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War on Gaza: Netanyahu rejects permanent ceasefire plan

Families of captives ‘strongly condemn’ premier and accuse him of walking back from previous Israeli proposal
Israeli Prime Minister Benjamin Netanyahu speaks during a state memorial ceremony for the victims of the 1948 Altalena affair, at Nachalat Yitzhak cemetery in Tel Aviv on 18 June 2024 (AFP/Shaul Golan)
Israeli Prime Minister Benjamin Netanyahu speaks during a state memorial ceremony for the victims of the 1948 Altalena affair, at Nachalat Yitzhak cemetery in Tel Aviv on 18 June 2024 (AFP/Shaul Golan)

Israeli Prime Minister Benjamin Netanyahu has said he is open to a "partial deal" with Hamas that allows him to continue the war on Gaza after some of the captives are released.  

A deal that permanently ends the war was not an option until Hamas is "eliminated," he told Channel 14 on Sunday. 

Eliminating Hamas is a goal believed unachievable by the Israeli military and many experts.

Netanyahu's comments appeared to contradict several top US officials, who for weeks said Israel agreed to an outline presented by President Joe Biden in May, which leads to a permanent ceasefire. 

"I'm not prepared to end the war and leave Hamas in place. I am prepared to do a partial deal, that’s no secret, that would return some of the people to us," the premier said in the TV interview. 

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"We are obligated to continue the fighting after a pause to complete our goal of destroying Hamas," he added. "I'm not prepared to give up on that."

The comments have caused outrage in Israel, as they appeared to suggest Netanyahu wasn't working to release all 120 captives who remain in Gaza. 

The Hostages and Missing Families Forum, an umbrella group advocating for the release of captives, denounced Netanyahu. 

"We strongly condemn the prime minister’s statement in which he walked back from the Israeli proposal," the group said in a statement. “This means he is abandoning 120 hostages and harms the moral duty of the state of Israel to its citizens.”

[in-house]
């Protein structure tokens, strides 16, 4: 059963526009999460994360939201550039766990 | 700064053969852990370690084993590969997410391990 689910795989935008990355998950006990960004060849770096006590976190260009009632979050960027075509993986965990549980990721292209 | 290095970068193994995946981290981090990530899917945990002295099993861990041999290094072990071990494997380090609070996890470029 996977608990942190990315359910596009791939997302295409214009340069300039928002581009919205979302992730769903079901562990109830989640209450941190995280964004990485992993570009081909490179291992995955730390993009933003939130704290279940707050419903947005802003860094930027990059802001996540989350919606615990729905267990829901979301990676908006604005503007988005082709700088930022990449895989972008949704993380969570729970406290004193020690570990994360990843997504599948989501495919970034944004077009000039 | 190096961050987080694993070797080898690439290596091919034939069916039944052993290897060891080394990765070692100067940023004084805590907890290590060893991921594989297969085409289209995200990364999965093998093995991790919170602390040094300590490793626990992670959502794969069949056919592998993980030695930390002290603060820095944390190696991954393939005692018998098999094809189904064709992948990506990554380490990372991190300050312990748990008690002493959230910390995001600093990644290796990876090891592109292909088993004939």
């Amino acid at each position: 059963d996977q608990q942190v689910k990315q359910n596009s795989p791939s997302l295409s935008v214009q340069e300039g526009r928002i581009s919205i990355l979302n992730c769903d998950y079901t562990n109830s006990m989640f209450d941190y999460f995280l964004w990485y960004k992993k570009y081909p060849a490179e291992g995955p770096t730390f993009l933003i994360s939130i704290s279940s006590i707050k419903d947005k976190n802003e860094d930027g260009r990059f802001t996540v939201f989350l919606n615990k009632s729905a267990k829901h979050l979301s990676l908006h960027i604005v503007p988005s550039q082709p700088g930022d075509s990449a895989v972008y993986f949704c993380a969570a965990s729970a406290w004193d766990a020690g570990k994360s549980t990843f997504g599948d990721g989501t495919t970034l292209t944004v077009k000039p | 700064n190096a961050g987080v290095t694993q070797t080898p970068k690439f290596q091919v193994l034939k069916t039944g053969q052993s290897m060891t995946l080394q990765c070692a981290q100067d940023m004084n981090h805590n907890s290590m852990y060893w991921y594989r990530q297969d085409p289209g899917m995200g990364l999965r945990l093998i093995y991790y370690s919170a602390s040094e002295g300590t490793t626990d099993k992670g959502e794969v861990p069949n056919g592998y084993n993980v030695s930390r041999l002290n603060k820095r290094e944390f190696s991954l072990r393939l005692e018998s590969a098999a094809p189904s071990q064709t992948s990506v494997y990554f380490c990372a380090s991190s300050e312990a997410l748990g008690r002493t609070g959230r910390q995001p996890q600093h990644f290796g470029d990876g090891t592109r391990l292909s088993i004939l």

Sources told Haaretz and Walla news outlets the comments have caused tremendous damage to the ongoing ceasefire talks. 

"Netanyahu made it clear today that he is not interested in the release of all the hostages - the demand he himself makes to Hamas - and is not willing to provide the compensation that Hamas demands," one source told Haaretz. 

Meanwhile, Hamas said in a statement that Netanyahu’s comments prove Israel opposes the Biden proposal and the latest UN Security Council resolution calling for a ceasefire agreement. 

Months of talks

Israel and Hamas have been engaged in indirect talks since January to reach a deal that ends the war on Gaza and swaps prisoners. 

The two sides have been back and forth over a three-phased proposed outline for the agreement presented by US, Qatari and Egyptian mediators. 

Most components of the deal have been finalised after months of negotiations, but two main issues remain unresolved regarding the terms of a permanent ceasefire and the withdrawal of Israeli forces from Gaza. 

What Hamas wants from Israel - and why the ceasefire talks are faltering
Read More »

Last month, Biden said Israel agreed to a permanent ceasefire and a complete withdrawal as part of the outline in its latest offer sent to mediators on 27 May, which was revealed in full by MEE

Israeli officials never explicitly said they agreed to end the war or fully withdraw from Gaza. Netanyahu repeatedly said he would not agree to a permanent ceasefire before his war “goals” are achieved.

Hamas officials welcomed the Biden announcement but later suggested the Israeli offer did not guarantee an end to the war. 

The Palestinian group has said for months it would not agree to a deal that doesn’t involve an explicit end to the war and the full withdrawal of Israeli forces. 

Hamas replied to the latest Israeli office on 11 June, the full text of which was revealed by MEE, but has yet to receive a response. 

Last week, Qatar's foreign affairs minister, Mohammed bin Abdulrahman Al Thani, said some “progress” was made but acknowledged there are "still some gaps" and efforts were still ongoing to reach a deal. 

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